But, especially if the vote were tight, other parties would demand to know whether or not that single figure hid significant variations. Certainly the Lib Dems, who represent Orkney and Shetland, would want their local vote to be disclosed. They are already talking about making these far-flung islands enclaves of the UK if Scotland decides to secede. Davidson’s argument follows that logic and, as such, has a certain justification. How the SNP reacts to it will indicate how far it is prepared to allow its principle of self-determination to be used against it. But Davidson’s idea would have to apply to geographical areas larger than constituencies. It simply wouldn’t be practical to have his own constituency of Glasgow South West sitting like West Berlin, isolated from the rest of the UK. At least it has an airport, so supplies could be airlifted in the event of a Scottish blockade. It sounds like the plot of the 1940s Ealing comedy Passport to Pimlico: completely impractical.
However, based on past local election results, it is not fantasy to envisage a scenario where a peculiar coincidence of widely varying turnouts and patterns of voting resulted in, say, the whole of the west of Scotland – Glasgow, North and South Lanarkshire, East and West Dunbartonshire, Renfrewshire and East Renfrewshire and Ayrshire – voting No while Yes squeezed out an overall national majority. The same thing might happen in Edinburgh and its hinterland, or Aberdeen. If this were to be the result in any significant part of Scotland, both geographically and economically the political leaders in those areas would certainly demand that the situation be reviewed.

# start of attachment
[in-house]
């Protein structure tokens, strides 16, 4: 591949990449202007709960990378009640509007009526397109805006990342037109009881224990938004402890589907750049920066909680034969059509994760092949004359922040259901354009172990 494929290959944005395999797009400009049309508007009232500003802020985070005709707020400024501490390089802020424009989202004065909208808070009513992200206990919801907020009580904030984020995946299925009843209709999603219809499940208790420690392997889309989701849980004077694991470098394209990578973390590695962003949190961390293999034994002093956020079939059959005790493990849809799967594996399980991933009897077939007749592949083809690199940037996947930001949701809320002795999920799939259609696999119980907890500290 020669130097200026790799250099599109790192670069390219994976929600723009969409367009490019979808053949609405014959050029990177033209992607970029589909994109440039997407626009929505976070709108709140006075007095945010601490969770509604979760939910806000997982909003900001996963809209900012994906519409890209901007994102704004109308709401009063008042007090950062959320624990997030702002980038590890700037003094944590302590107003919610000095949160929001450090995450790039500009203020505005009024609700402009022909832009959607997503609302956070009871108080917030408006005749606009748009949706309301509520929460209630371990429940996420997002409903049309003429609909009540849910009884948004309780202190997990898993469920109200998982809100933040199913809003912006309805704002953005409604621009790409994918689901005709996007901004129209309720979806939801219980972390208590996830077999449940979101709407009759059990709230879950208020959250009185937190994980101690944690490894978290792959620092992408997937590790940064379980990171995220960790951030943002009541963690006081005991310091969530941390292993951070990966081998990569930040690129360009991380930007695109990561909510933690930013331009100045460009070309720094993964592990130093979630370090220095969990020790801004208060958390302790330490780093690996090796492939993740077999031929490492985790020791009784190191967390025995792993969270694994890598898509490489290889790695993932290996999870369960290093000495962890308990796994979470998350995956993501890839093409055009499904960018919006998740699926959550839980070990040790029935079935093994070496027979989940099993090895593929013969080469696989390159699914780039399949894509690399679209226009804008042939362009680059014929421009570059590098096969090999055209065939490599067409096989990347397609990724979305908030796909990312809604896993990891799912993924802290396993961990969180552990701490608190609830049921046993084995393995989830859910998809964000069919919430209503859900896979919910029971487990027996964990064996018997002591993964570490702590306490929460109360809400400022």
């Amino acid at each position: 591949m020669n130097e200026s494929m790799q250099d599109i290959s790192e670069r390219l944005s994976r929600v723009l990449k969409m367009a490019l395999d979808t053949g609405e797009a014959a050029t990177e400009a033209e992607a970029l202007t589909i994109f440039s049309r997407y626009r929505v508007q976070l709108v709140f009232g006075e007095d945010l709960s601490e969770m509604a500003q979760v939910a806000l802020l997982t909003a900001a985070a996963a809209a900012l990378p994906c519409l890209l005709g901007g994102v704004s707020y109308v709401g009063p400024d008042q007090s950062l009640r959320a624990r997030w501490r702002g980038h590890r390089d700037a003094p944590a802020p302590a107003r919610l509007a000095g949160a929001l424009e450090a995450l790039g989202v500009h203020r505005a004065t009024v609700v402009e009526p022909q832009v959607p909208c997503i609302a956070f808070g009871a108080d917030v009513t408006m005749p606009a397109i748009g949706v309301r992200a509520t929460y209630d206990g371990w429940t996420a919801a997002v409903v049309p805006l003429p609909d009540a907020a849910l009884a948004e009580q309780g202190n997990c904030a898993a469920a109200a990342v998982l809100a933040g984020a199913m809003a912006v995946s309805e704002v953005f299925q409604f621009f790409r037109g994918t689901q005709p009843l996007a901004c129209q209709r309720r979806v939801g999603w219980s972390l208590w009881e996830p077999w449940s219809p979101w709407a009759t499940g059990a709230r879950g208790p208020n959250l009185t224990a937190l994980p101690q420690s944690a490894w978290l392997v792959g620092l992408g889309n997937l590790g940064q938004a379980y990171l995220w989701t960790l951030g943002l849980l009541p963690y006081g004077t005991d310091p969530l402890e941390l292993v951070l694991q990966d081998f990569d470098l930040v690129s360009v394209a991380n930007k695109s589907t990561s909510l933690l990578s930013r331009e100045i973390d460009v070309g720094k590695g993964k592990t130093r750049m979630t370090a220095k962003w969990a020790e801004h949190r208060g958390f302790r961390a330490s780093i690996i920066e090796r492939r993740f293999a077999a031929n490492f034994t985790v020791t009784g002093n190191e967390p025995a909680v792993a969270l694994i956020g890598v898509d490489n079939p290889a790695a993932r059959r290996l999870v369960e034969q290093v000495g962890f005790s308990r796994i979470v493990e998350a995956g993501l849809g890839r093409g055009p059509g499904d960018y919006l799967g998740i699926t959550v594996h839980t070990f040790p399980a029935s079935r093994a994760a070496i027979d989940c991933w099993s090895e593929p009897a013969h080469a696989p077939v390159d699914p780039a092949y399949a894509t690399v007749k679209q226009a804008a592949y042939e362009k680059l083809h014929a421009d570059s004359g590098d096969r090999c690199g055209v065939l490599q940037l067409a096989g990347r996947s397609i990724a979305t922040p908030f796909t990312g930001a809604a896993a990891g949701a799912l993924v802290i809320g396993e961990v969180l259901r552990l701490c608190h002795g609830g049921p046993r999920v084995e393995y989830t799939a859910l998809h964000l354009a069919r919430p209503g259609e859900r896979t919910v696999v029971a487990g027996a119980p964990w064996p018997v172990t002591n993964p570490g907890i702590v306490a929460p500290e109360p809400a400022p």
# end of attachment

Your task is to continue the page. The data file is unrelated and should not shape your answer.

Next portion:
They would be joined by Westminster, determined to protect the integrity of the country. The result would be a bloody, bitter battle which would leave the Scottish psyche forever scarred. The enclave idea would not be carried. It would be a farce to operate the UK in that way. The rump of Scotland would have even less chance of forming a credible state. Another vote would be called for and the subsequent Holyrood and Westminster election results would be used by either side to justify their claims.
Nationalists might well wish to dismiss all this as wild speculation – a prospect so unlikely that it is not worth considering. However, Scotland has vacillated before. The 1979 referendum on proposals for a Scottish assembly produced a narrow majority in favour, but the low turnout of 63 per cent meant that the 40 per cent minimum Yes vote was not achieved and the plan fell. In that vote, despite 51 per cent voting Yes, the Borders, Dumfries and Galloway, Grampian and Tayside voted No.
Despite both governments pledging to accept the referendum result, a narrow and conflicting one would cause significant political confusion. Davidson may feel that Govan poses an important question. Those who want a stable and permanent solution to our constitutional wrangling fear it is just another blind alley.